As a visual artist, my work is influenced by everything around me. But two things are of particular interest to me. The first being the effects of the aging process, both in the natural world and on man made objects. Rust, peeling bark and weathered paint are just a few examples of the patina I admire. Second, observing any item, be it a huge painting or a boulder from 12 inches away reminds us that the largest of items are an accumulation of small parts. Look closer, and it can seem as if you're being transported back in time to its infancy before it obtained its present size.
This is somewhat how my work develops. Since my main medium is oil pastel, a product that cures quite slowly, I can apply and manipulate it over an extended period of time. In this way, the painting is growing from the first small application of paint to its final patinated self.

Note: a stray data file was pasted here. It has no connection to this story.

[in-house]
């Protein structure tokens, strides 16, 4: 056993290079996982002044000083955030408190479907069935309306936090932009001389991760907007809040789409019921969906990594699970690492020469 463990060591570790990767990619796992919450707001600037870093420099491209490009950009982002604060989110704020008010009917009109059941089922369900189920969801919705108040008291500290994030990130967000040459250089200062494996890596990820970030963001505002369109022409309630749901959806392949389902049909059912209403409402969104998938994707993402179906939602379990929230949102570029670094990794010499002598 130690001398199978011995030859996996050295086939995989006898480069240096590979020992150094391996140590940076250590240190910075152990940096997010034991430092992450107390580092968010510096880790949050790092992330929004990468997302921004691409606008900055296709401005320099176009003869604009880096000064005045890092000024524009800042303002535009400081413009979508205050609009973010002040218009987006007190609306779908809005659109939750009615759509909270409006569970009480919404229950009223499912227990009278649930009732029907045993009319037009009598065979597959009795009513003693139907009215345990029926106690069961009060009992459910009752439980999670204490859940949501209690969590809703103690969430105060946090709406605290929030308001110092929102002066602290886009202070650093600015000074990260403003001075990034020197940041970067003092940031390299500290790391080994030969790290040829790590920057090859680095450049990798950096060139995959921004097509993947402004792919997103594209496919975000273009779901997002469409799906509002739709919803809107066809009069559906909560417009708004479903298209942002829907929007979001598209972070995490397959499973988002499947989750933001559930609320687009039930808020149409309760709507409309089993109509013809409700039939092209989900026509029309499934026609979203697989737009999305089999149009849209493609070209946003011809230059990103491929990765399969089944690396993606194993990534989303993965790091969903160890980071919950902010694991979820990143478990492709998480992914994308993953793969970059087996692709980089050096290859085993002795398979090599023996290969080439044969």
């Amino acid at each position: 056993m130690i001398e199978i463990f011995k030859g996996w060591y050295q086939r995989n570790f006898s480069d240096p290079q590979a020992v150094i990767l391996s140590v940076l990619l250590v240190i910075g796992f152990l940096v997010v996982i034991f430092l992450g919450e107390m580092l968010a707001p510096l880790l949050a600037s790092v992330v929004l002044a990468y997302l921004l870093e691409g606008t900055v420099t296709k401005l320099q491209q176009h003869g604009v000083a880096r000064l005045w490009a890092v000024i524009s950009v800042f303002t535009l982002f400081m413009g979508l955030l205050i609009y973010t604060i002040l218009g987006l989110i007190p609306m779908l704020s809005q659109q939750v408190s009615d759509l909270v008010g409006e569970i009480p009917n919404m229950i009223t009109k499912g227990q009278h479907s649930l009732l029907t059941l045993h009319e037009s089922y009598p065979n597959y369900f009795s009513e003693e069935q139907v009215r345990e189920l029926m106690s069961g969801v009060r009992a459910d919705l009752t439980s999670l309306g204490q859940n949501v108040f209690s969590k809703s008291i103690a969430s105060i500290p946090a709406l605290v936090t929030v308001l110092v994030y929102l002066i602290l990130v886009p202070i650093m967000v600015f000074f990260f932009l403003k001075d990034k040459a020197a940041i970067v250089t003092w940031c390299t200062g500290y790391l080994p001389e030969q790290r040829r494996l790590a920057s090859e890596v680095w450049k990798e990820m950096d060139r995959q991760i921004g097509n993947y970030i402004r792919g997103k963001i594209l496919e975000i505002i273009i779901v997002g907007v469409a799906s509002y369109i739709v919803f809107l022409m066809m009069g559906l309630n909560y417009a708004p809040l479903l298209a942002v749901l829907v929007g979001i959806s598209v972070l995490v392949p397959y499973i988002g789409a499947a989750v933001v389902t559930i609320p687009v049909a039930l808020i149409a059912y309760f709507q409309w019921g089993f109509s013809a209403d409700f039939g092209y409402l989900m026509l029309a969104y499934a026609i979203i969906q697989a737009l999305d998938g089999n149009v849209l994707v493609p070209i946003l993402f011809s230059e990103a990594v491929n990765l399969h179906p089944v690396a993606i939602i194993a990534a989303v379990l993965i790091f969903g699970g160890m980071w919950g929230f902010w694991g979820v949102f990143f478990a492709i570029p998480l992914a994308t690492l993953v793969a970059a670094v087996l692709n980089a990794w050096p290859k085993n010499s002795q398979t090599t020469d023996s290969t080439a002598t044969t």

Just as life seldom takes the exact path we intended, so goes it with a painting and they don't always age well. At some point, usually after hours of input, you realize you're at the point you must break up and say "It's not you, it's me. Let's not see each other any more". With perseverance and luck, some painting relationships survive to completion. These are what you see in this gallery and, hopefully, you will find viewing them a positive experience.
So now I encourage you to go look at art and nature, not only from afar, but also from a very close perspective. Go up close and get personal with it... a different point of observation can be a good thing.